Angiogenesis is a complex process resulting from the coordinated effects of pro-angiogenic and anti-angiogenic factors (vascular balance theory). Their stability determines the start time and progression of the subsequent angiogenesis process. Under conditions such as hypoxia, inflammation, or external agents, angiogenesis-related factors directly or indirectly activate endothelial cells in autocrine or paracrine forms to initiate the process of angiogenesis. Previous experiments have confirmed that EA at DU 26 can activate the endogenous Sonic Hedgehog signaling pathway and promote the early and high expression of related factors. The Shh pathway has a very close relationship with angiogenesis-related factors and can induce the upregulation of bFGF and balance Ang-1 and Ang-2 expression. By stimulating the expression of multiple downstream signal transduction pathways, Ang-1 regulates angiogenesis, forms stable blood vessels, and inhibits the expression of cell surface adhesion molecules, inflammatory cell adhesion, and apoptosis[22–24]. A dynamic balance consisting of low Ang-2 and high Ang-1 levels within the central nervous system is important for blood–brain barrier integrity. The binding of Ang-1 to Tie receptors contributes to the induction of phosphorylation, which can prevent apoptotic death of cells of the vascular endothelium. However, the binding of Ang-2 to the Tie-2 receptor does not cause receptor phosphorylation but blocks Ang-1–mediated Tie-2 activation, thereby promoting blood vessel lengthening[25–26]. We found that the expression of Ang-1 mRNA in the MC group began to upregulate at 6 hours whereas that in the EA group at 3 hours. The expression of Ang-2 mRNA in the MC group was upregulated at 3 hours whereas that in the EA group at 1 hour. The expression of Ang-1 and Ang-2 in each phase in the EA group was consistently higher than that in the MC group. This result shows that EA can promote the early high-level expression of Ang-2 to initiate the angiogenesis mechanism in advance, thereby prolonging the angiogenesis process, whereas Ang-1 appears to be highly expressed at 3 day to induce the maturation and stability of new blood vessels. It can be speculated that EA induces the expression of angiogenesis-related factors by modulating the Shh pathway and coordinating their interactions, thereby promoting the growth, maturation, and stability of microvessels in the neurovascular network (Figure 5). bFGF is an FGF family protein that shares vital biological functions, including proliferation, differentiation, migration, and apoptosis. It also plays a crucial role in the early and middle stages of angiogenesis and is a neurotrophic factor that can directly nourish neurons, accelerate neural stem cell differentiation and proliferation, and promote neural remodeling[28–29]. We found that the expression of bFGF mRNA in the MC group began to increase at 6 h whereas that in the EA group at 1 hour. The mRNA and protein expression levels in each phase in the EA group were higher than those in the MC group, and the expression level remained higher from 9 hours to 12 days. This result indicates that EA can stimulate the stress expression of endogenous bFGF, thereby promoting the proliferation and migration of endothelial cells. Shh signaling pathway inhibitors can also suppress PDGF-induced vascular smooth muscle cell proliferation. PDGF-B is synthesized and secreted by endothelial cells. It promotes blood vessel maturation by recruiting pericytes and stabilizing developing blood vessels and is important during the late stage of angiogenesis. Ischemia can cause transient upregulation of PDGF-B and bFGF expression[32–34] in the cortex of the infarct area. EA can promote the early high-level expression of PDGF-B and bFGF, thus protecting nerves and promoting angiogenesis during the healing and remodeling of ischemic cells and tissues. Therefore, these four angiogenesis-related factors, Ang-1, Ang-2, PDGF-B, and bFGF, may combinedly promote the formation of the new blood vessel network, save dying neurons, reduce brain tissue damage, complete the vascular remodeling process much earlier than in the MC group, and continue to promote angiogenesis in the infarcted area. We speculate that after cerebral infarction, angiogenesis around the infarct area is not only to increase cerebral blood perfusion and remove metabolites, but a response to the reorganization of nerve function in this region, that is, the high metabolic rate in the process of neurological reorganization requires more blood to provide nutrients and quickly clear metabolites, and the increase in demand mediates the increase of angiogenesis, which also belongs to the body’s protective mechanism against local damage. This inference needs further study, and we will design experiments to explore this mechanism in depth in future studies. Moreover, EA may promote angiogenesis by mediating the Shh signaling pathway, but its specific mechanism still needs to be studied in depth.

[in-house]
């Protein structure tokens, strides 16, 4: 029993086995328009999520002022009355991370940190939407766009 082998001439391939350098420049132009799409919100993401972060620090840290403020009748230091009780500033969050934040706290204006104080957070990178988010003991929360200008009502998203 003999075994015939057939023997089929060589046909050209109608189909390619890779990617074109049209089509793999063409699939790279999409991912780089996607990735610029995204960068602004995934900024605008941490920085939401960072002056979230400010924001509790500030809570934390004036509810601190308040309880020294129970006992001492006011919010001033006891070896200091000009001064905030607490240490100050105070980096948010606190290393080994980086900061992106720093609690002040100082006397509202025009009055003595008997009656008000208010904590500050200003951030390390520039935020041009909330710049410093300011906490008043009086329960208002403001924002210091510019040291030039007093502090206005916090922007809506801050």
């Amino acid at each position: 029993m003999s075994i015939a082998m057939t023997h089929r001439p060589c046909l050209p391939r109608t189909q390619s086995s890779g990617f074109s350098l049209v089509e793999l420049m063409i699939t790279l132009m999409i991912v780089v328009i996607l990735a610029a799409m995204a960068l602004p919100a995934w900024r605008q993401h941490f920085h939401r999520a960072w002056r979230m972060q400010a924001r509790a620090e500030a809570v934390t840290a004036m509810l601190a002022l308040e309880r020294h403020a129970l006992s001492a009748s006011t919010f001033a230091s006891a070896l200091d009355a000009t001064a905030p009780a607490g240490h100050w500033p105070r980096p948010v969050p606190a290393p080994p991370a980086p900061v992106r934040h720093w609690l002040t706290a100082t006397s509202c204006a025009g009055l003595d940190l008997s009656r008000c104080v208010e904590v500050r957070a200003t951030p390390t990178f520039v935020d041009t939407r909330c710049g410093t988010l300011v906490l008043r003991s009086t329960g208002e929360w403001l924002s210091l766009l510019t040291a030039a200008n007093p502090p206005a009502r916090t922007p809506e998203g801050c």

Based on the above research results, we conclude that EA at DU 26 can significantly improve neurological deficit symptoms in MCAO rats and promote the upregulation of mRNA and proteins of angiogenesis-related factors Ang-1, Ang-2, PDGF-B, and bFGF. Our study also indicates that EA could advance the expression phase, thereby promoting the regeneration, maturation, and stabilization of microvessels. Thus, EA may be an important technique for the treatment of cerebral infarction.
Conflict of interest statement
The authors declare no conflict of interest.
This study was supported by the National Natural Science Foundation of China (General Program) (No. 81674056) and the Natural Science Foundation of Tianjin (No. 18JCYBJC94200).
Jing Li participated in the planning and execution of the experiments and the conception and design of the study. Jing Li and Yajie Sun wrote the first draft of this manuscript. Yajie Sun conducted experiments. Rainer Georgi and Bernhard Kolberg revised the manuscript and participated in statistical analysis. Lihong Yang conducted the immunofluorescence double-label staining experiments. All the authors have read and approved the final manuscript.
Ethical approval of studies and informed consent
The rat experimental were overseen and approved by the Beijing Municipal Science & Technology Commission and the Administrative Commission of Zhongguancun Science Park [Approval number: SCXK (Beijing) 2019-0010].
All data generated or analyzed during this study are included in this published article.